Auckland Castle re-opens doors following conservation work

Auckland Castle has re-opened to the public following three years of extensive conservation work.

More than 1,000 people visited the Castle as Jonathan Ruffer, Founder of The Auckland Project and Mrs Sue Snowdon, Her Majesty’s Lord-Lieutenant of County Durham, cut the ribbon at a special ceremony.

The conservation work, undertaken by The Auckland Project, means visitors can see the 300-year-old St Peter’s Chapel, the Georgian Gothic State Rooms and the bishops’ private apartments, which have been opened up for the first time.

Clare Baron, Head of Interpretation and Exhibitions at The Auckland Project, said: “After three years of hard work and careful conservation it’s so exciting to see the Castle doors re-opened and visitors welcomed back inside.

“The story of Auckland Castle and the Prince Bishops of Durham spans more than 1,000 years but for various reasons has remained relatively untold.”

Speaking at the opening, Mr Ruffer said: “The visitor destination is the first visible sign of what we’re doing, but our purpose here is to see Bishop Auckland back in the style and the confidence that it had 100 years ago.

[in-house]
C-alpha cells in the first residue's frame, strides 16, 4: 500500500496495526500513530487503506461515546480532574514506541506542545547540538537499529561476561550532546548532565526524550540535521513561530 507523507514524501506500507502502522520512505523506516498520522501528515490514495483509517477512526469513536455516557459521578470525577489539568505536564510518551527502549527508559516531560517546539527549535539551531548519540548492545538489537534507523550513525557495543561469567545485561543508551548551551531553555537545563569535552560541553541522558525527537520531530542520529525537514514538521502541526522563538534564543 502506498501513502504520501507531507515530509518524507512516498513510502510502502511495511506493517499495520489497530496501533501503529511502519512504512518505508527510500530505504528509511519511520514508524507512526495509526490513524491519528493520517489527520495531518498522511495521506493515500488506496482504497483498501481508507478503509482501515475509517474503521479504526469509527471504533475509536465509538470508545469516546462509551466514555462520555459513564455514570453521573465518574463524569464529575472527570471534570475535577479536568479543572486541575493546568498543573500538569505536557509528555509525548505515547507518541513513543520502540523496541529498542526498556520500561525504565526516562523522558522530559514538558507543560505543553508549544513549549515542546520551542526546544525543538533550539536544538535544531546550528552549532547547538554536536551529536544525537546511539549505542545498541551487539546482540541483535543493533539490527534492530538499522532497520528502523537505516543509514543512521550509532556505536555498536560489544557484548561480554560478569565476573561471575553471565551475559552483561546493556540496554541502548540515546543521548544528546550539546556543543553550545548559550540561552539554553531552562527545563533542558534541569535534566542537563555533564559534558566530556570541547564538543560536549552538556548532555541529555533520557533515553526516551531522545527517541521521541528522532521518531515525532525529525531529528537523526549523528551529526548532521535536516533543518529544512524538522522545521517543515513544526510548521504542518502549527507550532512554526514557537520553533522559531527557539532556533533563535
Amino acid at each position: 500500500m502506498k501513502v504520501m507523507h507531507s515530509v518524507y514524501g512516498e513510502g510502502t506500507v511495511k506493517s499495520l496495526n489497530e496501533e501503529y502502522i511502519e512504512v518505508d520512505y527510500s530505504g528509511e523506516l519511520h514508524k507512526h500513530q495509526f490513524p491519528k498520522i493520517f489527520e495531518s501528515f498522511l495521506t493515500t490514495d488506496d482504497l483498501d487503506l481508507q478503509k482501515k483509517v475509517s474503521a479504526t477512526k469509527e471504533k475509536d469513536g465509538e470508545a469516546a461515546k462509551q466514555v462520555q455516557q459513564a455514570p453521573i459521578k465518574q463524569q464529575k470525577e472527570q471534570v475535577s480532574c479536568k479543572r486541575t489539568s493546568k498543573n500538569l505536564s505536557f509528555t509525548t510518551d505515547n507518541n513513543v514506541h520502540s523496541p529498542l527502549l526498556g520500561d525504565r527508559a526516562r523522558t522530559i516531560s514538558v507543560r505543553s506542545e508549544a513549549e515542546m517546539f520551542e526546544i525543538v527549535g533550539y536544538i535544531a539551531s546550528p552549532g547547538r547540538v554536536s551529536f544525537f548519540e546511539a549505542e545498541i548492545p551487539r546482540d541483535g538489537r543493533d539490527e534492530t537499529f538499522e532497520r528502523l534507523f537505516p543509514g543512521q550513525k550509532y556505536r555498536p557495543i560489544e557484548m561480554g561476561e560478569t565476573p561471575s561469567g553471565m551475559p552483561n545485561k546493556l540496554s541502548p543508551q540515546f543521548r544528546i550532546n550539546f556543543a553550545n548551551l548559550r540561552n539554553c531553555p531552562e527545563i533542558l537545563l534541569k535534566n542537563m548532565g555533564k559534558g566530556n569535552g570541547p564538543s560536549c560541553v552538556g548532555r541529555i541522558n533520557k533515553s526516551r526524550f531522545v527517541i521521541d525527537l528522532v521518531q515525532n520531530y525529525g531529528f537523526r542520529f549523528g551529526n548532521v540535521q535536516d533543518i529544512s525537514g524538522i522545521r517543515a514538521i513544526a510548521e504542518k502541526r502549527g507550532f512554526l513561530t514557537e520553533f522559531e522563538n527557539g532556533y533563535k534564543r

“The real pleasure is not looking at the bricks and mortar but looking at the marvellous turn out today, what that tells us is that here we are looking at the future of Bishop Auckland and it’s a bright one.”

Auckland Castle is now open to visitors from Wednesday to Sunday, 10am to 4pm. The last entry is at 3pm. Entry includes admission to the Bishop Trevor Gallery and is priced at £10 for adults, £8 for concessions and £3 for under-16s. Tickets can now be pre-booked up to March 2020.

Visitors can also buy an Auckland Pass, which includes entry to Auckland Castle and Bishop Trevor Gallery as well as The Auckland Project’s Mining Art Gallery and Auckland Tower visitor centre until January 2021. The pass starts at £12.50 per adult.

Bookings can be made online, on 01388 743797, or by visiting the Auckland Tower in the Market Place.